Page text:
by Carol Mosley
After a seven-year struggle to put a phosphate mining plan to rest, Bradford County is trying to update (hopefully upgrade) the Comprehensive Plan on mining. They’ve been trying to get this done since 2019, but were continually stymied by mining issues. This time it is Chemours FC that is throwing monkey wrenches in the gears.
Chemours mines along the trail ridge between Bradford and Clay counties. The discharge eventually flows into the Santa Fe River. They mainly produce titanium dioxide from the minerals obtained, which is used to make things white.
Chemours, an international entity that manufactures a multitude of chemicals, including PFAS, “forever chemicals,” was spun off from Dupont to take on the liability. They are strapped with hundreds of millions of dollars in lawsuits and settlements over contamination of rivers and water supplies.
Though PFAS chemicals are not produced here, the TT (titanium dioxide) division was recently absorbed into the FC (fluorocarbon) division with the lawsuits and settlements.
Now, they have garnered a seat at the table in deciding the regulations to include in Bradford County’s Comp Plan.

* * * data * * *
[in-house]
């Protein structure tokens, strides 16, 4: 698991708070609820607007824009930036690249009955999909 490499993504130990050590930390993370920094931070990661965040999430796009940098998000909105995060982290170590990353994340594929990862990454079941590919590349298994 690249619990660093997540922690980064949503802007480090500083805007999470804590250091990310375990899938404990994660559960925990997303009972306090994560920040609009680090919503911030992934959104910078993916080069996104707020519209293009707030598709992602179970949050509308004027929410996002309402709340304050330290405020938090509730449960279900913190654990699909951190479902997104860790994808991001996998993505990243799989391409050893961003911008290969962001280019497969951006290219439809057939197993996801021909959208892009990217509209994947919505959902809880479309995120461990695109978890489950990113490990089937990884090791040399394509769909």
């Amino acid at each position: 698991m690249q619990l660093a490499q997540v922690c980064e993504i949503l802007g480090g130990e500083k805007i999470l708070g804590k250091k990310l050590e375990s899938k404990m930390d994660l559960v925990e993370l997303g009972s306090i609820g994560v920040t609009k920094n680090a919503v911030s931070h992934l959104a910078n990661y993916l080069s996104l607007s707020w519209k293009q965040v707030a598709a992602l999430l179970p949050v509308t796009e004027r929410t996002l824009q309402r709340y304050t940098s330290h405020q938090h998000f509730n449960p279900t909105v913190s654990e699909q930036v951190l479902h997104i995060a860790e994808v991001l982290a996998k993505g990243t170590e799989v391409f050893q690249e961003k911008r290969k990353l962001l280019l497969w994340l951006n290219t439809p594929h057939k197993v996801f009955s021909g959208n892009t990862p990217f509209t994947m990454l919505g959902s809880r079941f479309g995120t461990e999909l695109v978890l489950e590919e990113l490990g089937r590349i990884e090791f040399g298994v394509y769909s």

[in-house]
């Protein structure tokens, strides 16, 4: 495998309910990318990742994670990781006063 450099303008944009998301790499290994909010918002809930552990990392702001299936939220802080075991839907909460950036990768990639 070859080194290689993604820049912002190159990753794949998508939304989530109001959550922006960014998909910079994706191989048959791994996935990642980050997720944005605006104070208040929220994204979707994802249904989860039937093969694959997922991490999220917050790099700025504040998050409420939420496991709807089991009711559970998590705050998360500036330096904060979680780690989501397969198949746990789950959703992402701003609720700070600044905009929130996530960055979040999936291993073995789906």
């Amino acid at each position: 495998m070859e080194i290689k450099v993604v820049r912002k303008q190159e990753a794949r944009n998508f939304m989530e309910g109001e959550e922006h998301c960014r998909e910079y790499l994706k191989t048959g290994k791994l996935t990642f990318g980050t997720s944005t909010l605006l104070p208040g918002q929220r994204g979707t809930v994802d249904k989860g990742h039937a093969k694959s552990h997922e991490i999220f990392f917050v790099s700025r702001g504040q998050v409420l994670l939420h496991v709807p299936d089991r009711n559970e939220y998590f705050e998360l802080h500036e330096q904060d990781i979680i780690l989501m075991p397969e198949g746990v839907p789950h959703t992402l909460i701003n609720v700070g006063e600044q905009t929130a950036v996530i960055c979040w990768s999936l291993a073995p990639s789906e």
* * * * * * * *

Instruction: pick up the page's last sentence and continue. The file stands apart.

Two workshops were held that included Chemours, the NCF Regional Planning Council and a couple of active community members, including me. We couldn’t get beyond the “no mining in wetlands and surface waters” and some of the proposed buffer zones. Chemours says they can’t make money if they can’t mine the wetlands. And by the way, according to the clerk’s office, we’re not making tax income from mining.
Even though the workshops have been stalled, Chemours has been busy. Our county manager and county commission chair were taken on a tour of the facility and a “restored” wetland. We’ve asked for the same tour, but Chemours has not responded.
Meanwhile, the Bradford County Commission has decided to rethink their contract with the Regional Planning Council. The county manager is out looking for private consultants to consider.
The Planning Council is a regional non-profit entity not beholden to making profit for a company. A private entity could run into conflicts of interest.
At the risk of showing my age, in my head I keep hearing Oliver Hardy tell Stan Laurel, “This is another nice mess you’ve gotten us into, Stanley.”
Let’s see how the Bradford Commission untwists themselves from this knot.
An earlier version of this article was written for the Sierra Club. Carol Mosley is a member of the Suwannee-St. Johns group and is a recipient of the 2022 Panther Award. She is a co-founder of Bradford Environmental Forum and Bridges Across Borders.